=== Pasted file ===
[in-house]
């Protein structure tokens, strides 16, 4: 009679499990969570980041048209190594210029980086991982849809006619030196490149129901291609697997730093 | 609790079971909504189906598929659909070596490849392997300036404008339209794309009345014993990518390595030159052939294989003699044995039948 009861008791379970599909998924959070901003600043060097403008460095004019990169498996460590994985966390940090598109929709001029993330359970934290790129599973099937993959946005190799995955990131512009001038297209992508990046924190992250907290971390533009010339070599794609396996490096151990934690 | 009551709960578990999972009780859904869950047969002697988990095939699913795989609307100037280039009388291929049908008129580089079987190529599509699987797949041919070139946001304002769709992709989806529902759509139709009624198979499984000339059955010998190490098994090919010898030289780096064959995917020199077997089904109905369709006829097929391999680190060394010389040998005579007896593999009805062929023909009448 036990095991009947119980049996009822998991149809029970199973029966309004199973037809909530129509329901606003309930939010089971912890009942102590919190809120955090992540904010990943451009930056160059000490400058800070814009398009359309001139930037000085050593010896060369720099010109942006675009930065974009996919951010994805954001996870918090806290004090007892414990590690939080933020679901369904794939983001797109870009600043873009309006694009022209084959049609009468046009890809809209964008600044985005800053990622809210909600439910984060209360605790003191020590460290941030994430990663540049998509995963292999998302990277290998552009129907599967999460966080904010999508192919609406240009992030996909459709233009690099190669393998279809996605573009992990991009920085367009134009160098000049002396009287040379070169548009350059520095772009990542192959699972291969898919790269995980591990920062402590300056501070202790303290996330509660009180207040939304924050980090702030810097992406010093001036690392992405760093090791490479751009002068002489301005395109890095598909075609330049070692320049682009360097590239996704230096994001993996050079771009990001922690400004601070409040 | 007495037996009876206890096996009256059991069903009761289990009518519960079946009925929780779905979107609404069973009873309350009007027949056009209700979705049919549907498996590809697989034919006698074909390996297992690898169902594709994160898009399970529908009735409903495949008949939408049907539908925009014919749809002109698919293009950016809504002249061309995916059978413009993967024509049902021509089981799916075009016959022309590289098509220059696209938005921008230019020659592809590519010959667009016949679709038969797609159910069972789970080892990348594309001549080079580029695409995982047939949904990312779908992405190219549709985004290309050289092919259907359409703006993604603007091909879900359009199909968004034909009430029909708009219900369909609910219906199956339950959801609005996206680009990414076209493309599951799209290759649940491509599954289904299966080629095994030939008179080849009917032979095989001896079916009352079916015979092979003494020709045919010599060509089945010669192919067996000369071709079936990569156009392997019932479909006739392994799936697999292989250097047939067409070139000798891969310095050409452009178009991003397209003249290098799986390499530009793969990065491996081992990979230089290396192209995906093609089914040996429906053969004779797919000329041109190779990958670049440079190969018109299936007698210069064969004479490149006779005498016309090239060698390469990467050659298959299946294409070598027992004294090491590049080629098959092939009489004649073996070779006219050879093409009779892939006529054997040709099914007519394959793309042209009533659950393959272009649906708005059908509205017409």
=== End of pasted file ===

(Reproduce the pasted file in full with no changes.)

[in-house]
């Protein structure tokens, strides 16, 4: 009679499990969570980041048209190594210029980086991982849809006619030196490149129901291609697997730093 | 609790079971909504189906598929659909070596490849392997300036404008339209794309009345014993990518390595030159052939294989003699044995039948 009861008791379970599909998924959070901003600043060097403008460095004019990169498996460590994985966390940090598109929709001029993330359970934290790129599973099937993959946005190799995955990131512009001038297209992508990046924190992250907290971390533009010339070599794609396996490096151990934690 | 009551709960578990999972009780859904869950047969002697988990095939699913795989609307100037280039009388291929049908008129580089079987190529599509699987797949041919070139946001304002769709992709989806529902759509139709009624198979499984000339059955010998190490098994090919010898030289780096064959995917020199077997089904109905369709006829097929391999680190060394010389040998005579007896593999009805062929023909009448 036990095991009947119980049996009822998991149809029970199973029966309004199973037809909530129509329901606003309930939010089971912890009942102590919190809120955090992540904010990943451009930056160059000490400058800070814009398009359309001139930037000085050593010896060369720099010109942006675009930065974009996919951010994805954001996870918090806290004090007892414990590690939080933020679901369904794939983001797109870009600043873009309006694009022209084959049609009468046009890809809209964008600044985005800053990622809210909600439910984060209360605790003191020590460290941030994430990663540049998509995963292999998302990277290998552009129907599967999460966080904010999508192919609406240009992030996909459709233009690099190669393998279809996605573009992990991009920085367009134009160098000049002396009287040379070169548009350059520095772009990542192959699972291969898919790269995980591990920062402590300056501070202790303290996330509660009180207040939304924050980090702030810097992406010093001036690392992405760093090791490479751009002068002489301005395109890095598909075609330049070692320049682009360097590239996704230096994001993996050079771009990001922690400004601070409040 | 007495037996009876206890096996009256059991069903009761289990009518519960079946009925929780779905979107609404069973009873309350009007027949056009209700979705049919549907498996590809697989034919006698074909390996297992690898169902594709994160898009399970529908009735409903495949008949939408049907539908925009014919749809002109698919293009950016809504002249061309995916059978413009993967024509049902021509089981799916075009016959022309590289098509220059696209938005921008230019020659592809590519010959667009016949679709038969797609159910069972789970080892990348594309001549080079580029695409995982047939949904990312779908992405190219549709985004290309050289092919259907359409703006993604603007091909879900359009199909968004034909009430029909708009219900369909609910219906199956339950959801609005996206680009990414076209493309599951799209290759649940491509599954289904299966080629095994030939008179080849009917032979095989001896079916009352079916015979092979003494020709045919010599060509089945010669192919067996000369071709079936990569156009392997019932479909006739392994799936697999292989250097047939067409070139000798891969310095050409452009178009991003397209003249290098799986390499530009793969990065491996081992990979230089290396192209995906093609089914040996429906053969004779797919000329041109190779990958670049440079190969018109299936007698210069064969004479490149006779005498016309090239060698390469990467050659298959299946294409070598027992004294090491590049080629098959092939009489004649073996070779006219050879093409009779892939006529054997040709099914007519394959793309042209009533659950393959272009649906708005059908509205017409």